I'm sure everyone caught this, but it's no accident that the photographer used a slightly pudgy kid for that photograph. You can't pin the entire childhood obesity epidemic on one company, but that industry isn't doing any favors to anybody whose bodies crave simple nutrition, which, I'd argue, McDonald's only marginally delivers.
posted by vverse23 at 6:50 PM on July 22, 2013 [3 favorites]


I was unsure if I was reading the doctor correctly as an organ-harvester, because I felt that conveyed an urban-myth vibe that undermined the seriousness of the overall message. But it sounds like other people caught that, too.

I also thought Ronald McDonald was kind of a cheap shot, but I can't think of another adult figure that works better as visual shorthand for the childhood obesity issue.
posted by ogooglebar at 7:05 PM on July 22, 2013


every kid is cruelly affixed to the adults around them

I saw the kids in the pics as crucified.
posted by ogooglebar at 7:07 PM on July 22, 2013 [4 favorites]


ishrinkmajeans: It's not sarcasm.

I'm not really interested in easy one tone messages. Reduction is OK, simplicity is OK, but combining the two starts gets ugly. At that point you can just tell me "doing bad things is bad because (FUNDAMENTALLY CUTE!) kids get hurt, mmkay?".

The message I thought was there at first was more challenging and interesting to me: "Your interactions with the world around you, and with kids in particular, is never consensual. They always suffer your actions."
posted by tychotesla at 7:11 PM on July 22, 2013 [1 favorite]


Agree on the crucifiction angle... They die for our sins.
posted by chapps at 7:20 PM on July 22, 2013 [3 favorites]


I just noticed that the cleric in the first picture has a red skullcap--he's a cardinal. Meaning his sin was probably failure to protect the child from priests under his control, not that he directly harmed the child himself. Most of the others (a parent? doctor, soldier, nuclear worker) are, similarly, figures whose primary role with regard to a child is that of protector. Not so much Red Hoodie Guy or Ronald. Still, maybe a child would tend to see them as trustworthy, not scary. It seems a heavy dose of betrayal is part of the message.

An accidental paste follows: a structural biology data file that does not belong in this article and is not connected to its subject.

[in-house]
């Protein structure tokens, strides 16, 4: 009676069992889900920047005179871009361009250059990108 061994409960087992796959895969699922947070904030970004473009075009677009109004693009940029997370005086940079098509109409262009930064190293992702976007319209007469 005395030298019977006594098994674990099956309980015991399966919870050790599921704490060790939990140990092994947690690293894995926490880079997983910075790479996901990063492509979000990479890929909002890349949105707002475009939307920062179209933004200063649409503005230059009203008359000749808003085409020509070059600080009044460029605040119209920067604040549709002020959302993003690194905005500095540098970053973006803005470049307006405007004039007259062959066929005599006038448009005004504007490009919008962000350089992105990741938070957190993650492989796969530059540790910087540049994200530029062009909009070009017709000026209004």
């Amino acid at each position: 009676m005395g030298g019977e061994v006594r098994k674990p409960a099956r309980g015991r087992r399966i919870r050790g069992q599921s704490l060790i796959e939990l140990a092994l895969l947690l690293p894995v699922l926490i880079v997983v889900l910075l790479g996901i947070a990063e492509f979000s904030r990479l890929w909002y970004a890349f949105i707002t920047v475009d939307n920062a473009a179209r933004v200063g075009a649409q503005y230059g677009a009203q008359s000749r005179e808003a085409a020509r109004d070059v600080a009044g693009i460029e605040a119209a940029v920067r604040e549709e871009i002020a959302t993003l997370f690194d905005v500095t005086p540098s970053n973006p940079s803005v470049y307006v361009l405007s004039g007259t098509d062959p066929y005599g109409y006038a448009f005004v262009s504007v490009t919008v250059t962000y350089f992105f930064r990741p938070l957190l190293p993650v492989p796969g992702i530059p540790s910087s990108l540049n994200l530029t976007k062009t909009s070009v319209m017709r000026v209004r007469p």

posted by ogooglebar at 8:39 PM on July 22, 2013 [4 favorites]


I think it's a little sad and telling that we can't see Red Hoodie Guy as a protector when older teens should absolutely be protecting little kids. Like we've demonised teen males to the point that we can't even see what they should be. Same with McDonalds - it's food! That supposed to be nourishing! But no, we're mired in this idea that it's bad and always was bad and will always be bad.
posted by geek anachronism at 12:19 AM on July 23, 2013


Easy targets: "Oh, those bad guys whom we all agree are hurting children and getting away with it!" Pedophile priests, sex tourists, bad soldiers, gangsters, etc.

Easy symbolism: "Now let's see... innocent death... bad guys killing the innocents... hmm... how about crucifixion! No one has every thought of that before!"